"Shakespeare in Love," the romantic dramedy adapted from the celebrated 1998 film into a stage play, receives a beautiful and authentic-feeling staging at Ohio Shakespeare Festival.
The spirited cast of 20, led by real-life husband and wife Joe Pine as Will Shakespeare and Tess Burgler as his muse, Viola DeLesseps, is directed by Nancy Cates on the theater's two-story Elizabethan playhouse-style set. It's a permanent fixture that's perfect for telling the story of Shakespeare's younger days as a struggling playwright.
Set in 1593 London, it starts out with Will suffering from severe writer's block and rival playwright and friend Kit Marlowe (Lara Mielcarek) offering him advice. The wealthy young Viola DeLesseps, who has Shakespeare's plays memorized, is so passionate about the theater, she disguises herself as Thomas Kent to audition for Will's new play, "Romeo and Ethel, the Pirate's Daughter."
Comedy ensues as Will finds himself inexplicably attracted to "Thomas" at the same time that he has met and fallen for the beautiful Viola at a ball. The playwright soon discovers Viola's ruse and these lovers are quickly drawn together through their mutual passion for poetry and drama.
In this story of gender bending, it's delightful to see that Cates has cast multiple women in men's roles — the exact opposite of what happened in Elizabethan times, when women were banned from performing in the theater. This ban is exactly what frustrates the intelligent Viola so much, she takes a big risk to perform as a man.
Ohio Shakespeare Festival has featured women in key roles in the past, and it works. Among the funniest female actors playing men are the dry-humored Lenne Snively as the ne'er-do-well producer Henslowe and pint-sized Elise Pakiela as the pesky, overly eager, street urchin John Webster.
Maya Nicholson also plays henchman Lambert, Katie Zarecki plays actor Peter and tiny Sarah Caley of the pixie haircut plays Sam, which works well as that character portrays Juliet in the play within the play.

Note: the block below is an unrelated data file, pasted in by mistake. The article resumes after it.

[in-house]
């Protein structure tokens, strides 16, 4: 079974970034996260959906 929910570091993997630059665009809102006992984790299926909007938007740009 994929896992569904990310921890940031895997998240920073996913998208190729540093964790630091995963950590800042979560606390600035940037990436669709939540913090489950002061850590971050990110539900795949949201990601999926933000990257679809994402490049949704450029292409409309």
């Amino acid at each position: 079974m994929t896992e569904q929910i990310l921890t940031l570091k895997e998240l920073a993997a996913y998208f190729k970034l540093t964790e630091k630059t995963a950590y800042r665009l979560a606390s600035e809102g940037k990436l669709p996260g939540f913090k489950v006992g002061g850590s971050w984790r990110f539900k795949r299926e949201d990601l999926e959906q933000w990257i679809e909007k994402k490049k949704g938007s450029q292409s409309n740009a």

Soon, Will's art begins to reflect his life — namely his secret love affair with Viola — and his play changes from his original plan for a comedy. He and Viola are star-crossed lovers, as she is wealthy and he a lowly, penniless playwright.
Pine and Burgler create a a beautiful love scene onstage in Viola's bed chamber, complete with their recitation of the Bard's newest pages.
In this show, which was adapted by Lee Hall and remains true to the film by Marc Norman and Tom Stoppard, it's a joy to see the Bard's words come to life on stage. It's also great fun to hear some of his most famous lines used in different, comical contexts.
Amiee Collier does a thoroughly humorous turn as Viola's earthy nurse, who helps her out of more than one scrape in her double life. Collier's dog, Buckley, also is a delight as stage dog Spot, complete with Elizabethan collar.
Holly Humes is gorgeous, pouty and regal as Queen Elizabeth I, who repeats the running gag "We do love a dog." Ryan Zarecki also makes the most of his smaller role as the egotistical Ned Alley.
Burgler creates a clear characterization as Viola, a modern woman whose ultimate happiness falls victim to the social norms of the times. This play offers it all, though — a tragic element, adventure, high romance, swordfighting, giddy comedy and the joy of inspiration.
Arts writer Kerry Clawson may be reached at 330-996-3527 or firstname.lastname@example.org. Follow her at @KerryClawsonABJ or www.facebook.com/kclawsonabj.